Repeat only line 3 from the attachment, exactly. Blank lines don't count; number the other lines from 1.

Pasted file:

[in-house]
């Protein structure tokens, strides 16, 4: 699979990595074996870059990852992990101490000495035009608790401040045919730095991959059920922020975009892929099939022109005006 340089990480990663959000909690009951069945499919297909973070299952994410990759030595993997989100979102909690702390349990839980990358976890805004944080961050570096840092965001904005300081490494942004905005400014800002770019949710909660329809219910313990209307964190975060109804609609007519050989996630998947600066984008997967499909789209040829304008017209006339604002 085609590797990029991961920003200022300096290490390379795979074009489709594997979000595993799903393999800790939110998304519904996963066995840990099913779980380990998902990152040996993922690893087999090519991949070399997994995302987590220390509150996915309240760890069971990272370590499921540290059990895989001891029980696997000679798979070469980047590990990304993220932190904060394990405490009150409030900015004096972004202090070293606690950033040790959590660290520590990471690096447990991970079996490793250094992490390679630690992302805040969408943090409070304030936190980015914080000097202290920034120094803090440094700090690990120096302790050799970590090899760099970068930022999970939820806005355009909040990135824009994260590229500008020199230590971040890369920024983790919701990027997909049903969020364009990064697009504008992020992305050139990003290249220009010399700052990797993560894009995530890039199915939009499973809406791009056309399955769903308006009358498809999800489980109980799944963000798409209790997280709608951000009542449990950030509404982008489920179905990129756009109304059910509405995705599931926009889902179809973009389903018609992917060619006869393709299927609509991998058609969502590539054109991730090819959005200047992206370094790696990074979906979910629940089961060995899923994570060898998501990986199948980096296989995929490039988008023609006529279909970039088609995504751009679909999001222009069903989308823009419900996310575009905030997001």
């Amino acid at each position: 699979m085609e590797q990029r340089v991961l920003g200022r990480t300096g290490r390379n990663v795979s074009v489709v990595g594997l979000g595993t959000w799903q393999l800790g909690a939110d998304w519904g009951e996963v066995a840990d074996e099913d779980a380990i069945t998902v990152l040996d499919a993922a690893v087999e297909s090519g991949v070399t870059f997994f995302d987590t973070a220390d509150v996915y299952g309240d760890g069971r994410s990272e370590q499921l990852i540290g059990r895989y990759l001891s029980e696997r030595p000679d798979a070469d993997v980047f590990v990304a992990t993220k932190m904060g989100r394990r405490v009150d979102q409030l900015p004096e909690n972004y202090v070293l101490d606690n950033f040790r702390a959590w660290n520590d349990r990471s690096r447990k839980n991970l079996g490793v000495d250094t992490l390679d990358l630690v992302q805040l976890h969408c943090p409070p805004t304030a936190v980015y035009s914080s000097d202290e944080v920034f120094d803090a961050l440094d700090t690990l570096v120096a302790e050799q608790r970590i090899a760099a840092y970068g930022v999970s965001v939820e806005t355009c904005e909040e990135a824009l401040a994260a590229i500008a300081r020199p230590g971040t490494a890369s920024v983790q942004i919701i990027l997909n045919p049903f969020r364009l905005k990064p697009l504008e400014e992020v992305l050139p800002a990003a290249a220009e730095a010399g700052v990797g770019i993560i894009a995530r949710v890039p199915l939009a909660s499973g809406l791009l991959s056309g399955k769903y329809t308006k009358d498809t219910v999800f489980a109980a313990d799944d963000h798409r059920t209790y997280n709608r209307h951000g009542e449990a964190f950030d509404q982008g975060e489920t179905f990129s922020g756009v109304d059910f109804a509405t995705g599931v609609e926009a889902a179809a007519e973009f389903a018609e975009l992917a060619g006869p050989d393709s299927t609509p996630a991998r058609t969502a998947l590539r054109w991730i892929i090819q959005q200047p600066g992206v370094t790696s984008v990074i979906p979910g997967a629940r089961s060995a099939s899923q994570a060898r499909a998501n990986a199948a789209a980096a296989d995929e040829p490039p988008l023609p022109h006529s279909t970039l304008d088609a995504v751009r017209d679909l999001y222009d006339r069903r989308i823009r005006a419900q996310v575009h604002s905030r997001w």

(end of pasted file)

């Amino acid at each position: 699979m085609e590797q990029r340089v991961l920003g200022r990480t300096g290490r390379n990663v795979s074009v489709v990595g594997l979000g595993t959000w799903q393999l800790g909690a939110d998304w519904g009951e996963v066995a840990d074996e099913d779980a380990i069945t998902v990152l040996d499919a993922a690893v087999e297909s090519g991949v070399t870059f997994f995302d987590t973070a220390d509150v996915y299952g309240d760890g069971r994410s990272e370590q499921l990852i540290g059990r895989y990759l001891s029980e696997r030595p000679d798979a070469d993997v980047f590990v990304a992990t993220k932190m904060g989100r394990r405490v009150d979102q409030l900015p004096e909690n972004y202090v070293l101490d606690n950033f040790r702390a959590w660290n520590d349990r990471s690096r447990k839980n991970l079996g490793v000495d250094t992490l390679d990358l630690v992302q805040l976890h969408c943090p409070p805004t304030a936190v980015y035009s914080s000097d202290e944080v920034f120094d803090a961050l440094d700090t690990l570096v120096a302790e050799q608790r970590i090899a760099a840092y970068g930022v999970s965001v939820e806005t355009c904005e909040e990135a824009l401040a994260a590229i500008a300081r020199p230590g971040t490494a890369s920024v983790q942004i919701i990027l997909n045919p049903f969020r364009l905005k990064p697009l504008e400014e992020v992305l050139p800002a990003a290249a220009e730095a010399g700052v990797g770019i993560i894009a995530r949710v890039p199915l939009a909660s499973g809406l791009l991959s056309g399955k769903y329809t308006k009358d498809t219910v999800f489980a109980a313990d799944d963000h798409r059920t209790y997280n709608r209307h951000g009542e449990a964190f950030d509404q982008g975060e489920t179905f990129s922020g756009v109304d059910f109804a509405t995705g599931v609609e926009a889902a179809a007519e973009f389903a018609e975009l992917a060619g006869p050989d393709s299927t609509p996630a991998r058609t969502a998947l590539r054109w991730i892929i090819q959005q200047p600066g992206v370094t790696s984008v990074i979906p979910g997967a629940r089961s060995a099939s899923q994570a060898r499909a998501n990986a199948a789209a980096a296989d995929e040829p490039p988008l023609p022109h006529s279909t970039l304008d088609a995504v751009r017209d679909l999001y222009d006339r069903r989308i823009r005006a419900q996310v575009h604002s905030r997001w």